Kindergarten Behavior Management – Della Larsen's Class .
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Kindergarten Behavior Management

Kindergarten Behavior management

They say that teaching kindergarten is a lot like herding cats. It can be. But it doesn’t have to be. Getting behavioral control of a class is the first step to a successful year.  

Who doesn’t love a new beginning. One of the best things about teaching is the clean slate every fall. Sharpened pencils, and crayons that have never been used. Caps on EVERY glue stick. It’s also a time to look at what has worked and what hasn’t. 

The first few weeks are when you need to spend that extra time establishing routines. The routines that will make your life and the kids’ learning so much easier. I honestly think the most important part of a good behavior management plan is creating relationships. If I had to list the top 3 most important features of a strong behavior strategy it would be #1 relationships, #2 relationships, and #3 relationships. You can not underestimate the power of relationships. After that It has everything to do with a predictable structure and routine with clear expectations.   

Start the first day of school

The best teachers create a class that runs like a well oiled machine. It all starts on the first day. Lots of people will tell you don’t even think about reading groups or even smiling until after Halloween. I have to disagree. I believe a successful kindergarten starts on day one.  Here’s the secret…..  it has nothing to do with the curriculum.

My first tip.
Have a Lucky Duck. Yes, a Lucky Duck! Every day I choose one student to be a Lucky Duck. They get to wear a tag telling the world they are the Lucky Duck

The secret is a Lucky Duck Tag

Behavior Management with Lucky Duck Tag

 What’s so special about being the Lucky Duck you ask? Anything you want. In my class, the Lucky Duck is always the line leader. The Lucky Duck always gets to choose centers first. The Lucky Duck gets to open the gate to the playground. The Lucky Duck passes out glue sticks.  Whatever is valued in your class – let the Lucky Duck have it. It doesn’t take long (usually a day or 2) for every student in my class to want to be the Lucky Duck. 


By the first parent open house, every parent knows about the Lucky Duck tag. Their children may not tell them much about the daily events at school, but you can bet they will tell their parents when they are the Lucky Duck.  In fact, I let my parents know as well. I send a small note home letting parents know if their child was the Lucky Duck. Your parents may not see every note you send home, but you can bet they will see the note telling them about the Lucky Duck. Do you know what this gives you?  A bargaining chip! Control! Power! 

 

Imagine all your students following directions - the first time!

You’ll never once have to raise your voice again.  Do you want to be the Lucky Duck? Then sit quietly, stand in line, and keep your hands to yourself. In my class, the coveted Lucky Duck tag goes to a student who is trying very hard, who turns it around, who is kind, and who follows directions the first time.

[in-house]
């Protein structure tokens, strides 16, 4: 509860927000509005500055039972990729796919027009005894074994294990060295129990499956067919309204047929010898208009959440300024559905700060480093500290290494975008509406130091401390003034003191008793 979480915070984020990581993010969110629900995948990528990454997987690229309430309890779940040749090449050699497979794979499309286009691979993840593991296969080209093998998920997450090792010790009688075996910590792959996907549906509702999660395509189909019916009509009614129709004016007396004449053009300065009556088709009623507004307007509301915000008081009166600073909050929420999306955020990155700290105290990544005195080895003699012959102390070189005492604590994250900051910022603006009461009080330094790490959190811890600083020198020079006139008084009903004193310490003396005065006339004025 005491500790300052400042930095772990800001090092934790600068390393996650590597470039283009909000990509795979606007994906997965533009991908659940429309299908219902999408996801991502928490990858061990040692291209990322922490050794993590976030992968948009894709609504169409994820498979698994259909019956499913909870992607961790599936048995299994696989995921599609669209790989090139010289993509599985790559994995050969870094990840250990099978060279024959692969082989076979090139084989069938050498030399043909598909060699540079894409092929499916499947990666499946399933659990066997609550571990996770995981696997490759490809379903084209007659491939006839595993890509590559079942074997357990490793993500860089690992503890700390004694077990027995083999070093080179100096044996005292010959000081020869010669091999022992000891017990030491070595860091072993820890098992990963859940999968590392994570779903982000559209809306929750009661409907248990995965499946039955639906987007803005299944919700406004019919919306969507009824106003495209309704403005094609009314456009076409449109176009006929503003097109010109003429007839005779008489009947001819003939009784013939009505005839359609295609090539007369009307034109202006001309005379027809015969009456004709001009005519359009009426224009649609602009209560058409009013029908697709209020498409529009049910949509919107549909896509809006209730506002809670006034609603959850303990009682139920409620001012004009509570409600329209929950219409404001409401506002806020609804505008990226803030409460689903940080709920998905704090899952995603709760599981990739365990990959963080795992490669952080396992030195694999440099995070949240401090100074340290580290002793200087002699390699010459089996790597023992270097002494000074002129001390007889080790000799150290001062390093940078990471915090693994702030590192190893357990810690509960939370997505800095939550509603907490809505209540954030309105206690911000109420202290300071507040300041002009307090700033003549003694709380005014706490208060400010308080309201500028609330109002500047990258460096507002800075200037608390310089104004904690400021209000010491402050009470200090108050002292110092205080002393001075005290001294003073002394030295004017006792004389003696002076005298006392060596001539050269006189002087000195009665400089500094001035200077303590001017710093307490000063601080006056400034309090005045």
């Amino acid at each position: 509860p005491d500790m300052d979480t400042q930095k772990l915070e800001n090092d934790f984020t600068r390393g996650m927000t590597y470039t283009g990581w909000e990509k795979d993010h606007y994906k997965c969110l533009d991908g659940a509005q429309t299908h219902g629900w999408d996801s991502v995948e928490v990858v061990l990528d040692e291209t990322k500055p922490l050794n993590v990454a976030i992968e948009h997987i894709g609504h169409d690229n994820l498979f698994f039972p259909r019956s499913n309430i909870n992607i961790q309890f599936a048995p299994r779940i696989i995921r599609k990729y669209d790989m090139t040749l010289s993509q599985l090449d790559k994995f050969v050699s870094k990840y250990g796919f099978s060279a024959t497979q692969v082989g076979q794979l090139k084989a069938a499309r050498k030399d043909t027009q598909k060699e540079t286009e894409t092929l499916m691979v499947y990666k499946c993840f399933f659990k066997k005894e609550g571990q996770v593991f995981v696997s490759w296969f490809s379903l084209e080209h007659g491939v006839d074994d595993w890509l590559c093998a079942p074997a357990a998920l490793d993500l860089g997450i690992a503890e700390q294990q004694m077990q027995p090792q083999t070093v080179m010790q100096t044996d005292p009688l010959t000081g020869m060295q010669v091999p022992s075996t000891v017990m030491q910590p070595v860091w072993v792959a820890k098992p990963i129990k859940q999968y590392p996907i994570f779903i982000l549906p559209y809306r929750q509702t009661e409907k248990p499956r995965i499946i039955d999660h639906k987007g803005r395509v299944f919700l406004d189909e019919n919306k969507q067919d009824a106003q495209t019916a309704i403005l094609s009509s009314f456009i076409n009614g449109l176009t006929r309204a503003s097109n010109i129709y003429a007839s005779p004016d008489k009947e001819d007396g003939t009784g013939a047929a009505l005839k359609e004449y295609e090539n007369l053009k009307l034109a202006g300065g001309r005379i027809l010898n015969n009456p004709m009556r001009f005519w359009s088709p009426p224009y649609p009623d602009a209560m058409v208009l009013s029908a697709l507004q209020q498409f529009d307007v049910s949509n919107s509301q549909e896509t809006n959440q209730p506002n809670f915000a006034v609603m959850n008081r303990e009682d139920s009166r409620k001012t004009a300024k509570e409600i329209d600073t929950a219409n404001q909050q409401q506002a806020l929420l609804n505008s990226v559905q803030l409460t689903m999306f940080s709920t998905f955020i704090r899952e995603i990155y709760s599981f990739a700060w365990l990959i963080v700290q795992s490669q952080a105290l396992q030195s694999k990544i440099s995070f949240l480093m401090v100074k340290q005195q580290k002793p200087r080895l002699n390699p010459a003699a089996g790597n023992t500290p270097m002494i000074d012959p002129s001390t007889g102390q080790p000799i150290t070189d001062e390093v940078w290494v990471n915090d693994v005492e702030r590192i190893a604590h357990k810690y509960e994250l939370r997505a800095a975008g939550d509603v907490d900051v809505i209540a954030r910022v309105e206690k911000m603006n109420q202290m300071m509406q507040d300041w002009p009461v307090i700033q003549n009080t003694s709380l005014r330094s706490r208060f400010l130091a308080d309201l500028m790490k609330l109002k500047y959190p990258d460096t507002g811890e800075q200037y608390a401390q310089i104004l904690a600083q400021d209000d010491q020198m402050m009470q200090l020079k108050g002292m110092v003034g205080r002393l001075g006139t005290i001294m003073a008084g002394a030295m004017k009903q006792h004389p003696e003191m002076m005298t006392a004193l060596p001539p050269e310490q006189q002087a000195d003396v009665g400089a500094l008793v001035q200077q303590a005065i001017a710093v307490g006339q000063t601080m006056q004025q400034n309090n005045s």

Your kindergarten students need to understand what your expectations are. You need to be explicit. Using this strategy helps clarify what you want your kindergarten students to do in clear terms. I can’t tell you how many times I say something like ” Billy is sitting criss-cross applesauce – he must want to be the Lucky Duck”, “Emily is working quietly she must want to be the Lucky Duck”, “Jayden just shared his toy with Joel he must want to be the Lucky Duck” Try it, you will seriously be amazed. It’s a great opportunity  for your students to recognize what you value in your class. And them reward them for it. 

You must find a reason to let even the most challenging kids earn the right to wear the Lucky Duck tag.

Make that tag worth gold and the kids will literally jump through hoops to get it.  It’s one of my strongest behavior management tricks.  Very quickly the best behaved will show themselves, and just as quickly maybe quicker, those who struggle with behavior will become obvious. The Lucky Duck tag is meant to be shared. Everyone gets a turn. You must find a reason to let even the most challenging kids earn the right to wear the Lucky Duck tag. I believe strongly in kids who “turn it around” We all make mistakes. Make sure everyone has a turn. 

Giving the tag to the child who struggles will show the dept of community you have built. If you have done a good job building up the community in your class you will see the class cheer for the child who struggles, but who earned the tag because they turned it around. One year I had a particularly difficult class – don’t we all have a year like that at some point? So when my most challenging student had his turn with the Lucky Duck tag we called his mom as a class. I put all the kids on speaker and they cheered for the child and let his mom know how excited they were for him. For a mom who constantly hears the negative this was a gift to her as well.

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